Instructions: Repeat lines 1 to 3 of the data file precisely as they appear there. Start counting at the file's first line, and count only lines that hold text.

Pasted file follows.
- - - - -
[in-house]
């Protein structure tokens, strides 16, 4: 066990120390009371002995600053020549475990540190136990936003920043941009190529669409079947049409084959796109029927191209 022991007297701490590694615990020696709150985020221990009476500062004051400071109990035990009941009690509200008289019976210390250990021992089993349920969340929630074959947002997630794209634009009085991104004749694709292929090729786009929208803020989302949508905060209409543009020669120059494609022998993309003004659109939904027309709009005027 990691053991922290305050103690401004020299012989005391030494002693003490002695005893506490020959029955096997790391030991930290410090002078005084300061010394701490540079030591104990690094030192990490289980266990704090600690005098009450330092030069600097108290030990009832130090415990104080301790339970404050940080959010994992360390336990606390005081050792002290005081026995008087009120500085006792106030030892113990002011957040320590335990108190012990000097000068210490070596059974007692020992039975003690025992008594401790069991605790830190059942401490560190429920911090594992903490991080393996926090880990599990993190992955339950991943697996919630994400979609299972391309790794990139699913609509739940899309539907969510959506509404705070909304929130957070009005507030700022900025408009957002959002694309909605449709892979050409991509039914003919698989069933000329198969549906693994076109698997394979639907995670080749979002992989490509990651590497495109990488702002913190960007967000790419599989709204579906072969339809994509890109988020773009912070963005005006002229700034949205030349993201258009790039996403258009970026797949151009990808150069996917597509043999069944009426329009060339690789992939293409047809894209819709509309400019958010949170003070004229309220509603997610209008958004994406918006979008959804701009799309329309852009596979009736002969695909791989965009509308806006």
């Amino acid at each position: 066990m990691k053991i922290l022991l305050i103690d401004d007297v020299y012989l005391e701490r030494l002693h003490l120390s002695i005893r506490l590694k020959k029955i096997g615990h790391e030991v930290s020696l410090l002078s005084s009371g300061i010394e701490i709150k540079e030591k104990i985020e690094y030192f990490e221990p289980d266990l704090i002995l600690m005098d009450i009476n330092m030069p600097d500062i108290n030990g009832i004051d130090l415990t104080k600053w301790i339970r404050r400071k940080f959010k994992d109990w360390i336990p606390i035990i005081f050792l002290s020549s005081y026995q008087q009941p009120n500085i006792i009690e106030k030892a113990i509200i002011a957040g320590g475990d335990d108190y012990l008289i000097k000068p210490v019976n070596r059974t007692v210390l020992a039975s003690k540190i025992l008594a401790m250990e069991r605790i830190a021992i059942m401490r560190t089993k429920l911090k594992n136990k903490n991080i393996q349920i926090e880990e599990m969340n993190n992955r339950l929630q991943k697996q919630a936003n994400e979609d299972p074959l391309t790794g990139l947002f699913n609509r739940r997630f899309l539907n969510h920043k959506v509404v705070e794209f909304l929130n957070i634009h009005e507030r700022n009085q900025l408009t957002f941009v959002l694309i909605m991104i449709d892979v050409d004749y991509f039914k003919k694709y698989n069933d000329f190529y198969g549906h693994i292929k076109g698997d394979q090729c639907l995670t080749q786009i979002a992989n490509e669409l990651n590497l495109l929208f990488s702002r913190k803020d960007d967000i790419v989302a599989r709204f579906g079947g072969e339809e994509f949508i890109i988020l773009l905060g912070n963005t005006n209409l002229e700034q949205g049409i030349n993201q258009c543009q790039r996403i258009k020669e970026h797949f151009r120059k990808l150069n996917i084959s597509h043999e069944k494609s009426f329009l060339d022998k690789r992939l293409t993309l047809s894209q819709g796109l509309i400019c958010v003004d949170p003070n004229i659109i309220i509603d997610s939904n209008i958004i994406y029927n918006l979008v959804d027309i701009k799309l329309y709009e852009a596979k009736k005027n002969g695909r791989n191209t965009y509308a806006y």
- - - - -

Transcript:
[in-house]
């Protein structure tokens, strides 16, 4: 066990120390009371002995600053020549475990540190136990936003920043941009190529669409079947049409084959796109029927191209 022991007297701490590694615990020696709150985020221990009476500062004051400071109990035990009941009690509200008289019976210390250990021992089993349920969340929630074959947002997630794209634009009085991104004749694709292929090729786009929208803020989302949508905060209409543009020669120059494609022998993309003004659109939904027309709009005027 990691053991922290305050103690401004020299012989005391030494002693003490002695005893506490020959029955096997790391030991930290410090002078005084300061010394701490540079030591104990690094030192990490289980266990704090600690005098009450330092030069600097108290030990009832130090415990104080301790339970404050940080959010994992360390336990606390005081050792002290005081026995008087009120500085006792106030030892113990002011957040320590335990108190012990000097000068210490070596059974007692020992039975003690025992008594401790069991605790830190059942401490560190429920911090594992903490991080393996926090880990599990993190992955339950991943697996919630994400979609299972391309790794990139699913609509739940899309539907969510959506509404705070909304929130957070009005507030700022900025408009957002959002694309909605449709892979050409991509039914003919698989069933000329198969549906693994076109698997394979639907995670080749979002992989490509990651590497495109990488702002913190960007967000790419599989709204579906072969339809994509890109988020773009912070963005005006002229700034949205030349993201258009790039996403258009970026797949151009990808150069996917597509043999069944009426329009060339690789992939293409047809894209819709509309400019958010949170003070004229309220509603997610209008958004994406918006979008959804701009799309329309852009596979009736002969695909791989965009509308806006």
């Amino acid at each position: 066990m990691k053991i922290l022991l305050i103690d401004d007297v020299y012989l005391e701490r030494l002693h003490l120390s002695i005893r506490l590694k020959k029955i096997g615990h790391e030991v930290s020696l410090l002078s005084s009371g300061i010394e701490i709150k540079e030591k104990i985020e690094y030192f990490e221990p289980d266990l704090i002995l600690m005098d009450i009476n330092m030069p600097d500062i108290n030990g009832i004051d130090l415990t104080k600053w301790i339970r404050r400071k940080f959010k994992d109990w360390i336990p606390i035990i005081f050792l002290s020549s005081y026995q008087q009941p009120n500085i006792i009690e106030k030892a113990i509200i002011a957040g320590g475990d335990d108190y012990l008289i000097k000068p210490v019976n070596r059974t007692v210390l020992a039975s003690k540190i025992l008594a401790m250990e069991r605790i830190a021992i059942m401490r560190t089993k429920l911090k594992n136990k903490n991080i393996q349920i926090e880990e599990m969340n993190n992955r339950l929630q991943k697996q919630a936003n994400e979609d299972p074959l391309t790794g990139l947002f699913n609509r739940r997630f899309l539907n969510h920043k959506v509404v705070e794209f909304l929130n957070i634009h009005e507030r700022n009085q900025l408009t957002f941009v959002l694309i909605m991104i449709d892979v050409d004749y991509f039914k003919k694709y698989n069933d000329f190529y198969g549906h693994i292929k076109g698997d394979q090729c639907l995670t080749q786009i979002a992989n490509e669409l990651n590497l495109l929208f990488s702002r913190k803020d960007d967000i790419v989302a599989r709204f579906g079947g072969e339809e994509f949508i890109i988020l773009l905060g912070n963005t005006n209409l002229e700034q949205g049409i030349n993201q258009c543009q790039r996403i258009k020669e970026h797949f151009r120059k990808l150069n996917i084959s597509h043999e069944k494609s009426f329009l060339d022998k690789r992939l293409t993309l047809s894209q819709g796109l509309i400019c958010v003004d949170p003070n004229i659109i309220i509603d997610s939904n209008i958004i994406y029927n918006l979008v959804d027309i701009k799309l329309y709009e852009a596979k009736k005027n002969g695909r791989n191209t965009y509308a806006y």